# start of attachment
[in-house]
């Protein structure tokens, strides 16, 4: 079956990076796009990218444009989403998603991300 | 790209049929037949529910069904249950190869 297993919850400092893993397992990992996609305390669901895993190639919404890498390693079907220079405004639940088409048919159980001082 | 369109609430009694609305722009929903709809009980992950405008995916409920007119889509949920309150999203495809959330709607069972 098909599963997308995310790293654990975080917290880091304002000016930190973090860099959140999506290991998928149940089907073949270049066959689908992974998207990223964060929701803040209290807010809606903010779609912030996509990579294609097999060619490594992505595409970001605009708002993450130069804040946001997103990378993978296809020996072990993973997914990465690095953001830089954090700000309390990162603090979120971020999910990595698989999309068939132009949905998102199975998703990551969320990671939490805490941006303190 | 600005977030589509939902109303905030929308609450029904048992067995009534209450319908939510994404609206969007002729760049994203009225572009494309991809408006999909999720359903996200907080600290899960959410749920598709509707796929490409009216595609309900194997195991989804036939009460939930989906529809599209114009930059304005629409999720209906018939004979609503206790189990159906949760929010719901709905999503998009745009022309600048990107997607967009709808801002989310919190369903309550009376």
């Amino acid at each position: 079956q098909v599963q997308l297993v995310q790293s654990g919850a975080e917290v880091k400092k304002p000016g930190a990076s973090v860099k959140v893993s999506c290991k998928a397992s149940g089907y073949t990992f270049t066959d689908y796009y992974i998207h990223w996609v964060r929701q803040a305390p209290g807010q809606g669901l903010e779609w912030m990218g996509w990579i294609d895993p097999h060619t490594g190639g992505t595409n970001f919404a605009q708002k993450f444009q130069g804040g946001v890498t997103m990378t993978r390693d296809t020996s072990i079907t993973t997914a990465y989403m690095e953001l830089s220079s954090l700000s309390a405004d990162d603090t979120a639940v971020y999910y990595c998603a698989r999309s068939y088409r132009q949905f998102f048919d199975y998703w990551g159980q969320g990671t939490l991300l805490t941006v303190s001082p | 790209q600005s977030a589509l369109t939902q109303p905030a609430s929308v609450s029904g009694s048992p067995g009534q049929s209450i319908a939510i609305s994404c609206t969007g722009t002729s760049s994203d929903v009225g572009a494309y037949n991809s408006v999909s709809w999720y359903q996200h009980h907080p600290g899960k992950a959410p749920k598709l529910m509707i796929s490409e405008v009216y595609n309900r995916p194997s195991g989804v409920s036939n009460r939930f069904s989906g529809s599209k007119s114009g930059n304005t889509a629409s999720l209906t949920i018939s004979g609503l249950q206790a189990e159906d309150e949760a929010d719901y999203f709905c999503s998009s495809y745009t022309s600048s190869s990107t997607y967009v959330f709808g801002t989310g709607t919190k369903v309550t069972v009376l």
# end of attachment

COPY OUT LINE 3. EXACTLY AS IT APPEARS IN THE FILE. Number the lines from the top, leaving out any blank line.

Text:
């Amino acid at each position: 079956q098909v599963q997308l297993v995310q790293s654990g919850a975080e917290v880091k400092k304002p000016g930190a990076s973090v860099k959140v893993s999506c290991k998928a397992s149940g089907y073949t990992f270049t066959d689908y796009y992974i998207h990223w996609v964060r929701q803040a305390p209290g807010q809606g669901l903010e779609w912030m990218g996509w990579i294609d895993p097999h060619t490594g190639g992505t595409n970001f919404a605009q708002k993450f444009q130069g804040g946001v890498t997103m990378t993978r390693d296809t020996s072990i079907t993973t997914a990465y989403m690095e953001l830089s220079s954090l700000s309390a405004d990162d603090t979120a639940v971020y999910y990595c998603a698989r999309s068939y088409r132009q949905f998102f048919d199975y998703w990551g159980q969320g990671t939490l991300l805490t941006v303190s001082p | 790209q600005s977030a589509l369109t939902q109303p905030a609430s929308v609450s029904g009694s048992p067995g009534q049929s209450i319908a939510i609305s994404c609206t969007g722009t002729s760049s994203d929903v009225g572009a494309y037949n991809s408006v999909s709809w999720y359903q996200h009980h907080p600290g899960k992950a959410p749920k598709l529910m509707i796929s490409e405008v009216y595609n309900r995916p194997s195991g989804v409920s036939n009460r939930f069904s989906g529809s599209k007119s114009g930059n304005t889509a629409s999720l209906t949920i018939s004979g609503l249950q206790a189990e159906d309150e949760a929010d719901y999203f709905c999503s998009s495809y745009t022309s600048s190869s990107t997607y967009v959330f709808g801002t989310g709607t919190k369903v309550t069972v009376l």